BOSTON — The Baker-Polito administration announced it will invest $186 million of the Commonwealth’s direct federal aid from the American Rescue Plan Act (ARPA) toward critical priorities including support for hospitals, health and human services, mental health, and workforce development. Utilizing these federal resources now is intended to help further the Commonwealth’s economic recovery and provide relief for residents hardest-hit by COVID-19, such as lower-wage workers and communities of color.
This $186 million is part of a total of approximately $5.3 billion in direct aid awarded to the Commonwealth through ARPA. The funding is part of $200 million provided to the administration in recently signed legislation for addressing critical needs as a result of the COVID-19 pandemic. Gov. Charlie Baker has filed legislation to put an additional $2.915 billion of this funding to immediate use to address additional urgent and pressing needs, including housing and home ownership, economic development and local downtowns, job training and workforce development, healthcare, and infrastructure.
“Our administration is putting this $186 million to work now because many communities throughout Massachusetts — especially low-income families and communities of color — have been disproportionately impacted by COVID-19 and cannot wait for assistance. More than 400,000 residents are due to lose enhanced unemployment benefits in the first week of September, making the workforce-training funding particularly urgent,” Baker said. “We look forward to working quickly with our colleagues in the Legislature in allocating additional funding and providing residents and families with relief from the housing, economic, workforce, healthcare, and other challenges which continue to face the Commonwealth as we recover from the COVID-19 pandemic.”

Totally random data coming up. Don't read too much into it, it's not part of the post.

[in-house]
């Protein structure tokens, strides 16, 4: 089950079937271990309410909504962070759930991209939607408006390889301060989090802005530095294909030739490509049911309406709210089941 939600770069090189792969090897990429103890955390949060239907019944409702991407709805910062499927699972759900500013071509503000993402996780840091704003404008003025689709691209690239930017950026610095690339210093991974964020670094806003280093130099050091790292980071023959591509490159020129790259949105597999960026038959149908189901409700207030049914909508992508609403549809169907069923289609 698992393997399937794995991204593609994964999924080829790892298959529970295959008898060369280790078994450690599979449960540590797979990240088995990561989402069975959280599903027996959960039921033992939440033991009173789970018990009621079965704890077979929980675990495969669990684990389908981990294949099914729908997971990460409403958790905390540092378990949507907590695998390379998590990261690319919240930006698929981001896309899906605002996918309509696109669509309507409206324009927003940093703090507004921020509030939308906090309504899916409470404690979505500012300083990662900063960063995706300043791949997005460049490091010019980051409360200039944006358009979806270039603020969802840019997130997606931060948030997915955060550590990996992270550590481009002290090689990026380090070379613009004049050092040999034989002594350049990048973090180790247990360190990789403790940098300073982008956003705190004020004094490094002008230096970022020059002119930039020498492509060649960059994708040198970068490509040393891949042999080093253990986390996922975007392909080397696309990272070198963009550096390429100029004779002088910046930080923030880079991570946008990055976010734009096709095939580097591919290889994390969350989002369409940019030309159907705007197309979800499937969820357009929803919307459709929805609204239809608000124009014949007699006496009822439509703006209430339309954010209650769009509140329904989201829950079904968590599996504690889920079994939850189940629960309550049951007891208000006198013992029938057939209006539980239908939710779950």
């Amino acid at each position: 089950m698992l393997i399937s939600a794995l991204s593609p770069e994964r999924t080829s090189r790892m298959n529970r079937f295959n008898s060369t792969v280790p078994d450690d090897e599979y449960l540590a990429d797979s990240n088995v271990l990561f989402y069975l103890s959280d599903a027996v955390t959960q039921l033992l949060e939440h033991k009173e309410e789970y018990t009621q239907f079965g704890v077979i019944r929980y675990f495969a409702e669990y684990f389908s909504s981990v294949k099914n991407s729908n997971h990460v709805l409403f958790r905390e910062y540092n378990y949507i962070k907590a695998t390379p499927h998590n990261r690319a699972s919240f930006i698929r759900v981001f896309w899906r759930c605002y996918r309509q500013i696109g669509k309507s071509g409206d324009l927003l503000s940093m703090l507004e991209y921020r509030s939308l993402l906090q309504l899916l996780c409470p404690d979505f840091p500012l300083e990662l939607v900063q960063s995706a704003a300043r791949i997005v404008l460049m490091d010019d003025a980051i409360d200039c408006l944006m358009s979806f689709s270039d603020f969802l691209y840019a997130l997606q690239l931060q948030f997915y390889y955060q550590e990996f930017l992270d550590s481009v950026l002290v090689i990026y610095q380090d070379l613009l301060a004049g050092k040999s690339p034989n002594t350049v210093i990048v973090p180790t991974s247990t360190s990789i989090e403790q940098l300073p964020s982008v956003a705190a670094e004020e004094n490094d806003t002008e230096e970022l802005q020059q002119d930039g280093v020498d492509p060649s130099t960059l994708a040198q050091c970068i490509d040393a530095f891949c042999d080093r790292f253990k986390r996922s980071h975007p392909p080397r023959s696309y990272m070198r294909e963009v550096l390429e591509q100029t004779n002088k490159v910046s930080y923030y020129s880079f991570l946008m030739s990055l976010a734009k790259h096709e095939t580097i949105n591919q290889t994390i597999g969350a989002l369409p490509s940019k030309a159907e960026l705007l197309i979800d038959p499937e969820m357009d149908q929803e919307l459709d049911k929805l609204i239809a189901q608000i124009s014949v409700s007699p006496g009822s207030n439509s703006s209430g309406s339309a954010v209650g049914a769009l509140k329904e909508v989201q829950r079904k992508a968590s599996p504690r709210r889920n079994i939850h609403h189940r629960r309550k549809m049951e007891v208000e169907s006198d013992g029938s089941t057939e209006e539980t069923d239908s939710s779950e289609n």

The $186 million investment plan includes $55 million for health and human services workforce development; $50 million for fiscally distressed hospitals; $31 million for inpatient psychiatric acute facilities, both free-standing and in general hospitals; and up to $50 million to help train an estimated 15,000 unemployed or underemployed individuals across Massachusetts by providing industry credentials in critical areas of the economy such as advanced manufacturing, healthcare, information technology, and construction. Funding will also help scale up workforce-development efforts in work-readiness programs such as ESOL and the Signal Success soft-skills-building curriculum.
The discretionary funds awarded to the Commonwealth through ARPA are intended to support urgent COVID-19 response efforts, replace lost revenue, support immediate economic stabilization for households and businesses, and address unequal public health and economic challenges in Massachusetts cities and towns throughout the pandemic. ARPA is also providing a total of $3.4 billion in direct aid for local governments throughout Massachusetts.